Protect your website against cyberattacks

Cyberattacks on websites are ongoing threats that any organization with an online presence must guard against. Threat actors can target a website with the possible intent of gaining access to sensitive data or using the application as a middleman to launch new attacks against website users. Common vectors for these attacks include brute-forcing user accounts, cross-site scripting (XSS), cross-site request forgery (XSRF), SQL injection (SQLi), or exploiting a unpatched vulnerability.

Such attacks can lead to:

  • Disfiguration of the website
  • Loss of website availability or denial of service (DoS) condition
  • Compromise of sensitive customer or organization data
  • An attacker taking control of the affected website
  • Using the website as a starting point for waterhole attacks

Being compromised can damage an organization’s reputation and lead to financial loss due to loss of user trust and fewer website visitors.

Measures to secure your website

Organizations are advised to consider the following measures to secure your website:

  • Make sure any software or apps are patched and up-to-date. Organizations can also do this easily by enabling automatic updates, if available.
  • Make sure the default passwords are changed for the website, router(s), server(s), and any other connected devices. Use a strong password of at least 12 characters including uppercase, lowercase, numbers and/or special characters.
  • Enable two-factor authentication (2FA), if applicable. This additional verification process helps provide an additional layer of protection and reduces the chances of cybercriminals gaining access to the user’s account.
  • Validate user input, such as special characters and null characters, both client-side and server-side.
  • Implement reCAPTCHA on your website to prevent spam bots or automated software from interacting with your site online. This can help prevent spammers from overloading your site or online server with millions of bot requests and prevent it from crashing.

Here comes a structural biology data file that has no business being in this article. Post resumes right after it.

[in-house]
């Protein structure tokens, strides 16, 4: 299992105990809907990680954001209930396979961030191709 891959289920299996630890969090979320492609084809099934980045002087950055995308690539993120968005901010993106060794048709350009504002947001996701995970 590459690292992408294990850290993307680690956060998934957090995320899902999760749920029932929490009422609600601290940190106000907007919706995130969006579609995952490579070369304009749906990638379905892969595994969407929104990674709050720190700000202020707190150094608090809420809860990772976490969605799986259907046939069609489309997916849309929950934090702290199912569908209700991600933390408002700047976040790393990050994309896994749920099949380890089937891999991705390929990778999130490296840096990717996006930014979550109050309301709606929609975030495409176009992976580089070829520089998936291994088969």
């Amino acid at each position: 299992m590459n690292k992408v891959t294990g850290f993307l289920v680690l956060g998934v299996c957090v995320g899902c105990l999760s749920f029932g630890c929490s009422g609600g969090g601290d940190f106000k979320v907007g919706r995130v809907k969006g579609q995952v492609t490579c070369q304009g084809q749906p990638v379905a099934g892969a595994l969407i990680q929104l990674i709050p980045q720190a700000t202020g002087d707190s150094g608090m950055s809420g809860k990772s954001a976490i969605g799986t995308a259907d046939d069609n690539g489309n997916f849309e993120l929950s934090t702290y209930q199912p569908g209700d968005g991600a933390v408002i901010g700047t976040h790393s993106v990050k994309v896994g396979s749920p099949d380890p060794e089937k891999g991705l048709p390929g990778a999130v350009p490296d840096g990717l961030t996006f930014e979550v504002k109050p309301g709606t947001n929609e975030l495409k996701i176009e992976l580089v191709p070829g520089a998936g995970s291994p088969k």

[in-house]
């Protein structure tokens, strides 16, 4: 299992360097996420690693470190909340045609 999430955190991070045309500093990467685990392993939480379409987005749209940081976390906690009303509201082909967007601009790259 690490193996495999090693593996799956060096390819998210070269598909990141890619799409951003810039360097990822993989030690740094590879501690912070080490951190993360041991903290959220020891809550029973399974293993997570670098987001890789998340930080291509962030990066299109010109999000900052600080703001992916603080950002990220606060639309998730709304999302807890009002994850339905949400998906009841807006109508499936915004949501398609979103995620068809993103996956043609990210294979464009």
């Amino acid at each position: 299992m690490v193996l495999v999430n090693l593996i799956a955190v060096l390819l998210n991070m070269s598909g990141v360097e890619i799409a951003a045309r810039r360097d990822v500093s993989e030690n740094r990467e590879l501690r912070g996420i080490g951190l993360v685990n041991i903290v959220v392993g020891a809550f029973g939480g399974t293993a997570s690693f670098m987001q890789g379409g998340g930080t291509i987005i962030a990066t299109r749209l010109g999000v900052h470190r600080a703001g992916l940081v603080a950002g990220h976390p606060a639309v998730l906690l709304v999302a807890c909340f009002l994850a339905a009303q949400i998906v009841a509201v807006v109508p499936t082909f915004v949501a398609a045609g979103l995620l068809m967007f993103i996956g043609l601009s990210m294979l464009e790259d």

• Implement the principle of least privilege and disable unnecessary accounts and privileges.
  • Install web application firewalls and security plugins to prevent unauthorized traffic and malicious requests from accessing your network or system. These help protect against threats such as XSS, code injection, or brute force attacks.
  • Implement network segmentation and segregation to make it harder for attackers to move laterally within connected networks.
  • Implement a Content Security Policy (CSP) to reduce the chances of an attacker successfully loading and executing malicious JavaScript on the end user’s machine.
  • Use website monitoring services that can send you timely notifications if your website experiences downtime or issues with basic functions. This can help quickly draw attention to mitigation and containment issues.
  • Enable system event logging to help investigate suspicious events or issues.

Guarantee the availability and confidentiality of important data

Organizations that regularly back up their important data and keep it offline are less likely to be seriously affected by website attacks. Depending on your organization’s needs, keep regular backup copies of your database and files. It is important that backup data is stored offline and not connected to your systems.

As an additional best practice, encrypt all sensitive data so that even if the data has been stolen, it is more difficult for attackers to physically access the encrypted information.

Follow the household

Regularly monitor and review administrator-level accounts and privileges for access and activities. Delete any database, application, or plug-in files when they are no longer in use. Obsolete accounts should also be deleted. Regularly reviewing and performing these maintenance activities can help remove potential entry points for an attacker to enter your system and detect abnormal activity early.

Respond and recover from an attack on your website

If your website has been attacked, these steps can help you respond and recover:

  • Set up a maintenance page to communicate that your website is down and recovery is in progress.
  • Take the compromised web server offline to prevent deeper penetration into the organization’s network.
  • If a backup web server is available, restore the website with the backup.
  • Perform a detailed investigation and forensic analysis on the offline web server to identify the suspected intrusion point.
  • Once the root cause is identified, take steps to remove the threat(s) to prevent future website attacks.
  • Redeploy the core web server component and monitor for possible future website attacks.
  • Take the necessary steps after the incident to strengthen your security defenses and detect vulnerabilities before an attacker does. If done correctly, it will help limit the impact of future attacks on your organization’s operations.

About Sandra A. Powell

Check Also

Privacy & Cookies – PSNC Site

What are cookies As is common practice with almost all professional websites, this site uses …